2023 3rd International Symposium on Computer Technology and Information Science (ISCTIS 2023)


ISCTIS 2023 Keynote Speakers


Prof. Noor Zaman Jhanjhi, Taylor’s University, Malaysia

Dr. Noor Zaman Jhanjhi is currently working as Associate Professor  | Programme Director - of Postgraduate Research Programmes [Computing] | Director of the Center for Smart society 5.0 [CSS5] and Cluster Head for the Cybersecurity cluster at the School of Computer Science Faculty of Innovation and Technology, Taylor’s University, Malaysia. 


Prof. Yong Li, ChongQing University, China

Yong Li, Ph.D., is a full professor and Ph.D. advisor and a Member of IEEE. His main research interests include information theory and coding, computer vision, quantum key distribution, and medical big data. He is currently presiding over several national and provincial-level projects. He has published more than 20 papers in international SCI journals (15 JCR Q1 papers), including IEEE Transactions on Information Theory, IEEE Transactions on Image Processing, IEEE Transactions on Communications, IEEE Communications Letters, IEEE Wireless Communications Letters. He has also published many other papers in top-level conferences, such as IEEE Globecom and IEEE ICC. He was awarded 6 national invention patents, 2 US patents, and 1 software copyright, and he has applied for 3 international PCT patents and 5 national invention patents.

ISCTIS 2022 Keynote Speakers


Prof. Jingbo Xia, Xiamen University Tan Kah Kee College, China


Speech Title:SGCN: Spatially Gradient Convolution Network for Certificate Document Image Manipulation Localization

Abstract: Current tampering detection methods pay more attention to natural content images. The research on tampering algorithms for certificate document images is relatively limited, but certificate document images are the most commonly tampered images, and they cause great harm to society. In this work, we propose a network ASGC-Net for certificate document-like image manipulation detection based on the spatial attention mechanism. To achieve a network that can better localize text tampering cues, we also propose a novel spatially constrained convolution that can effectively suppress image content and adaptively learn manipulation detection features by capturing the difference features between the neighborhood and the center of the convolution space. To increase the network's ability to capture tampering cues at multiple scales of images, we add multilayer cross-scale connections inspired by FPN networks. Experimental results show that the algorithm can locate the tampered regions of certificate document images more accurately than general-purpose manipulation detection algorithms.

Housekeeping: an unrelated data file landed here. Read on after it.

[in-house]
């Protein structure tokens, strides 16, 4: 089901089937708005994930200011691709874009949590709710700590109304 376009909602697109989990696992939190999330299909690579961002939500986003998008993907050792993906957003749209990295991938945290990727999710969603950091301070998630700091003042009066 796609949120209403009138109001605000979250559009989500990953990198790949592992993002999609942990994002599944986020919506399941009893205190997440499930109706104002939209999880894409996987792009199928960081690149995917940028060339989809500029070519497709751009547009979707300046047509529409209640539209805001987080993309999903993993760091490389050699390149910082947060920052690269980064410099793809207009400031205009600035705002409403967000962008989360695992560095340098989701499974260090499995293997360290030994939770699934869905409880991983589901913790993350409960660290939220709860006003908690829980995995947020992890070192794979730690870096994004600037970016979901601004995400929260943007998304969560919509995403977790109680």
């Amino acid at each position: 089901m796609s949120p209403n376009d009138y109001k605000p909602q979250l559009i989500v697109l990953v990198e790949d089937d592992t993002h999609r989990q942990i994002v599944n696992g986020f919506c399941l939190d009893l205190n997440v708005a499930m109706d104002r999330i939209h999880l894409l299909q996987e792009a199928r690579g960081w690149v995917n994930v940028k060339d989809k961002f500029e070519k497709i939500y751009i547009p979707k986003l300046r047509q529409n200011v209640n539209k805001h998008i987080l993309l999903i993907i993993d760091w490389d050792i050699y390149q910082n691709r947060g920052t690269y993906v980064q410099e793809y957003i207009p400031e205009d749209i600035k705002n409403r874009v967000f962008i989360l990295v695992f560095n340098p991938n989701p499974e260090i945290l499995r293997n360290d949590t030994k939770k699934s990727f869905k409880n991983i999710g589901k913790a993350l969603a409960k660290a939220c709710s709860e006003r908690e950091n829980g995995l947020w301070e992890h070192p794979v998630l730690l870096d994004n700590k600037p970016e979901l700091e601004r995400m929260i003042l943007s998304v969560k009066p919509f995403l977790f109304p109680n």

Prof. Liyang Xie, Northeastern University, China


Speech Title: On virtual big data, with an application to parameter estimation problem

Abstract: Big data is significant for a variety of science and technology problems. Nevertheless, big data is hard to obtain except some special areas. Different from practical activities, Monte Carlo sampling can easily generate a great number of sample data (observations) from a population of random variable. This presentation addresses the application of big data in establishing criterion for parameter estimation. Based on a sample of a Weibull distribution with known parameters, the estimates of the parameters can be obtained by an appropriate parameter estimation method, and the errors of the estimates can be evaluated easily by comparing with the true values. As different criteria underlain the parameter estimation method subject to different errors, the criteria can be evaluated based on the parameter estimation results from a large number of samples. In the situation of small size of samples, it is demonstrated that such established criterion yields more accurate, more robust parameter estimates than theoretical criterion does, since the theoretical criterion suffers from sample uncertainty effect more.


A.Prof. Bo Jiao, Xiamen University Tan Kah Kee College, China


Speech Title: Normalized Laplacian Spectrum and Internet topology

Abstract: Compressing network scale is of great significance for reducing the cost of network simulation and network visualization. This report introduces our recent research on the normalized Laplacian spectrum and Internet topology. Specifically, we found that the spectrum is scale-independent and indicates many structural characteristics of the topology. In addition, we designed a graph sampling algorithm using the spectral features, which can reduce the scale of the Internet topology by more than 96% while maintaining important graph properties.